Humor plays an important role in human languages and it is essential to model humor when building intelligence systems. Among different forms of humor, puns perform wordplay for humorous effects by employing words with double entendre and high phonetic similarity. However, identifying and modeling puns are challenging as puns usually involved implicit semantic or phonological tricks. In this paper, we propose Pronunciation-attentive Contextualized Pun Recognition (PCPR) to perceive human humor, detect if a sentence contains puns and locate them in the sentence. PCPR derives contextualized representation for each word in a sentence by capturing the association between the surrounding context and its corresponding phonetic symbols. Extensive experiments are conducted on two benchmark datasets. Results demonstrate that the proposed approach significantly outperforms the state-of-the-art methods in pun detection and location tasks. In-depth analyses verify the effectiveness and robustness of PCPR.
@inproceedings{zhou2020boating,
author = {Zhou, Yichao and Jiang, Jyun-Yu and Zhao, Jieyu and Chang, Kai-Wei and Wang, Wei},
title = {"The Boating Store Had Its Best Sail Ever": Pronunciation-attentive Contextualized Pun Recognition},
booktitle = {ACL},
presentation_id = {75},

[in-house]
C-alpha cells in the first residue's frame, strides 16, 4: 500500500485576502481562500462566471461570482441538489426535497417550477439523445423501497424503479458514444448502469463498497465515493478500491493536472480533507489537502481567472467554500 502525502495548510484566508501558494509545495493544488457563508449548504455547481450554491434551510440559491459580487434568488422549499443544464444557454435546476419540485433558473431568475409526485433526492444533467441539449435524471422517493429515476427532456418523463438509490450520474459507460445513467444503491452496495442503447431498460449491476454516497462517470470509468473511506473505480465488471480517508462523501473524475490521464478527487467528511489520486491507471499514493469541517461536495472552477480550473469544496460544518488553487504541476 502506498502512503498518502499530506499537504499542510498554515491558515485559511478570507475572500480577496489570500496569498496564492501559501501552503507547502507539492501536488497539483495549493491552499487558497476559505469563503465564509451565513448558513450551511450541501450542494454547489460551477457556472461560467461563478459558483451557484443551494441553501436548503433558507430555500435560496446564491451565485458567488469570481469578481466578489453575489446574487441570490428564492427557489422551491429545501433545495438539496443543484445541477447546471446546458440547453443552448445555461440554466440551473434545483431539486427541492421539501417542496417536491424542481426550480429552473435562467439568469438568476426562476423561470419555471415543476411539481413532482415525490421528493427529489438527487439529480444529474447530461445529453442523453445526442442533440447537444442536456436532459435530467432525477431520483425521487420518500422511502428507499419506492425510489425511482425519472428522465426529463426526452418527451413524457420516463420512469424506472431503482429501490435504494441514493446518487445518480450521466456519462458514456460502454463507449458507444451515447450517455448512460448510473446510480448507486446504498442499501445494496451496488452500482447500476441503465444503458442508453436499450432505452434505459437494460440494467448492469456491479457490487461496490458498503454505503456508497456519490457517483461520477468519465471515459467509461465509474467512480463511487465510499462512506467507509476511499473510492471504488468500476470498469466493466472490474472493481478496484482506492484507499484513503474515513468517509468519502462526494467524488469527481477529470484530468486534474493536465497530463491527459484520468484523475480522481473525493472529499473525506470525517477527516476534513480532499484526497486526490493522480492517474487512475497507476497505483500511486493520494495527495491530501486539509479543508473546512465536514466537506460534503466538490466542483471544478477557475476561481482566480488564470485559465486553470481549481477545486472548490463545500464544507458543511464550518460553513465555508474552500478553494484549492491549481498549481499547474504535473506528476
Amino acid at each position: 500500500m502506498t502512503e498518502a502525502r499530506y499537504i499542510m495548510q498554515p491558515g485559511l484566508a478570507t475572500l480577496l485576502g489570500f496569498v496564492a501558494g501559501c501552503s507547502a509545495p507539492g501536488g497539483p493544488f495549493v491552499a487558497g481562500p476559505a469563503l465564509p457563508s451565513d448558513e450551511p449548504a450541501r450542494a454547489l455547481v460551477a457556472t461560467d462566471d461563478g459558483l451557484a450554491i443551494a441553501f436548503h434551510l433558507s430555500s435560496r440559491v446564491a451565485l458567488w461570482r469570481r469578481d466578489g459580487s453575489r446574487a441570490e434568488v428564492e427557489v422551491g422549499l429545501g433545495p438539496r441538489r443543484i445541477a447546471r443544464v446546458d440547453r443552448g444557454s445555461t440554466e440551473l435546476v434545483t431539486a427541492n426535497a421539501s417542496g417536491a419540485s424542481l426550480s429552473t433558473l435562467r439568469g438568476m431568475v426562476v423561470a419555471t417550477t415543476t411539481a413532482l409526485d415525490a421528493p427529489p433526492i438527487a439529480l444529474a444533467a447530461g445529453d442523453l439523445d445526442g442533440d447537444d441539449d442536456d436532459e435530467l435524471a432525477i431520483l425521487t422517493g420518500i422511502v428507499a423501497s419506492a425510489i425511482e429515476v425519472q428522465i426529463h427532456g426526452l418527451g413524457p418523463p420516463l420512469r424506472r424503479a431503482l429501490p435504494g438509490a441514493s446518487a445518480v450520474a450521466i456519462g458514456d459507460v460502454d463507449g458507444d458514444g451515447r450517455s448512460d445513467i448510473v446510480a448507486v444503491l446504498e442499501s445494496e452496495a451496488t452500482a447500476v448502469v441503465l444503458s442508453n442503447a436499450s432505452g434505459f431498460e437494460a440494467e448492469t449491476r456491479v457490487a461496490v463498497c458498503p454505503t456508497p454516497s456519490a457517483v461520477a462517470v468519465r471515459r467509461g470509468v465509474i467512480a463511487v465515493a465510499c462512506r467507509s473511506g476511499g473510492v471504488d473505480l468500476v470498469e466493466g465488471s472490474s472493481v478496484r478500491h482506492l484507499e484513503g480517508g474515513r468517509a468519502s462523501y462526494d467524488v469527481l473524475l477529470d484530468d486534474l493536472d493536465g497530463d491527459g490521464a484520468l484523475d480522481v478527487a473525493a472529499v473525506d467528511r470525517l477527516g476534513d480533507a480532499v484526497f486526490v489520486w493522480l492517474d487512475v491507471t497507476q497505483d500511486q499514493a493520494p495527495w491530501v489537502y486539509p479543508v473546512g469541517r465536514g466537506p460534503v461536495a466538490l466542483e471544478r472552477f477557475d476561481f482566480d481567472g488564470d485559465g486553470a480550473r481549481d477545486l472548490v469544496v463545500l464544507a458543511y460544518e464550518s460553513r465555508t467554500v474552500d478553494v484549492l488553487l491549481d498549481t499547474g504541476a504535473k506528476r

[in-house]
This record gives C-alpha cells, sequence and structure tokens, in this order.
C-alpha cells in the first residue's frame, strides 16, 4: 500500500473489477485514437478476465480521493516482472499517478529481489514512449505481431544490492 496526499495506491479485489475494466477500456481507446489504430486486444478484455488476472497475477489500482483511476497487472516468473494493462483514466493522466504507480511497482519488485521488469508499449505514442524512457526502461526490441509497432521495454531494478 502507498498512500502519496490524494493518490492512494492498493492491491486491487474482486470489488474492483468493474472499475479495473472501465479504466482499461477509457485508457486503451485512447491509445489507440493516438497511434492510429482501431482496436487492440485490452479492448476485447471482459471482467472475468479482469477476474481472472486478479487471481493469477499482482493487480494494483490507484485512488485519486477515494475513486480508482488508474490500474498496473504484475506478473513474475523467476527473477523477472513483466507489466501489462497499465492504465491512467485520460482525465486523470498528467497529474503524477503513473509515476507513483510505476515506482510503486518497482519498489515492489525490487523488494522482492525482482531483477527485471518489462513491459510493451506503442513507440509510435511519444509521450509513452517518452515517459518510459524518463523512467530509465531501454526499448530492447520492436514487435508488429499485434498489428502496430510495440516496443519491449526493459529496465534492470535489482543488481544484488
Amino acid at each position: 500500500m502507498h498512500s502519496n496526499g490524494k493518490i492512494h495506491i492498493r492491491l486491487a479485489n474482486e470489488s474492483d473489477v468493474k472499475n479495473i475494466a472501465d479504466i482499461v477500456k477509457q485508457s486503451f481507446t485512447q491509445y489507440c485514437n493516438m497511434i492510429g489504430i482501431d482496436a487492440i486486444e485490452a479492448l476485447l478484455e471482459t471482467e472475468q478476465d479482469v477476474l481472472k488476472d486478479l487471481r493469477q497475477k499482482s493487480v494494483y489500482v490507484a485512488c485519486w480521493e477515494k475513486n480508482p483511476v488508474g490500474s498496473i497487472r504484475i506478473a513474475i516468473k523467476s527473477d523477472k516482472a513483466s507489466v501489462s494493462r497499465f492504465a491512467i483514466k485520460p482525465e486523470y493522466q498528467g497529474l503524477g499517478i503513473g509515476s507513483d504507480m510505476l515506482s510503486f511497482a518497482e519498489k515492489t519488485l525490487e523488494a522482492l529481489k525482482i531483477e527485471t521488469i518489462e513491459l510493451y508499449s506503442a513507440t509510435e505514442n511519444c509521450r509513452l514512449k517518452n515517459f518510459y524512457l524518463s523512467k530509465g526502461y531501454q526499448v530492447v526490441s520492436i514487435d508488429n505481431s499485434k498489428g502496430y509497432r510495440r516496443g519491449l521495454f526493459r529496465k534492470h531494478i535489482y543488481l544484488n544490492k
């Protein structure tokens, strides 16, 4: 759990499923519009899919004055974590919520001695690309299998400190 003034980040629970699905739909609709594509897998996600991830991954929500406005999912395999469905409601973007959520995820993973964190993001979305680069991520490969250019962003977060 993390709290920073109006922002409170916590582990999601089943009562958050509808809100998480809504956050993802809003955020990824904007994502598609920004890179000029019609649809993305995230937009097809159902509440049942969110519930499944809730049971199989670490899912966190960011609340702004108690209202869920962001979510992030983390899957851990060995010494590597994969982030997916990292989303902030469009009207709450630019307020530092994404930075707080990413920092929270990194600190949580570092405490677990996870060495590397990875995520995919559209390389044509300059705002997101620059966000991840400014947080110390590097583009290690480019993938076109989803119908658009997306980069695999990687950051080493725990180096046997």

year = {2020}
}


• #### "The Boating Store Had Its Best Sail Ever": Pronunciation-attentive Contextualized Pun Recognition

Yichao Zhou, Jyun-Yu Jiang, Jieyu Zhao, Kai-Wei Chang, and Wei Wang, in ACL, 2020.
Full Text Slides Video Abstract BibTeX Details
Humor plays an important role in human languages and it is essential to model humor when building intelligence systems. Among different forms of humor, puns perform wordplay for humorous effects by employing words with double entendre and high phonetic similarity. However, identifying and modeling puns are challenging as puns usually involved implicit semantic or phonological tricks. In this paper, we propose Pronunciation-attentive Contextualized Pun Recognition (PCPR) to perceive human humor, detect if a sentence contains puns and locate them in the sentence. PCPR derives contextualized representation for each word in a sentence by capturing the association between the surrounding context and its corresponding phonetic symbols. Extensive experiments are conducted on two benchmark datasets. Results demonstrate that the proposed approach significantly outperforms the state-of-the-art methods in pun detection and location tasks. In-depth analyses verify the effectiveness and robustness of PCPR.
@inproceedings{zhou2020boating,
author = {Zhou, Yichao and Jiang, Jyun-Yu and Zhao, Jieyu and Chang, Kai-Wei and Wang, Wei},
title = {"The Boating Store Had Its Best Sail Ever": Pronunciation-attentive Contextualized Pun Recognition},
booktitle = {ACL},
presentation_id = {75},
year = {2020}
}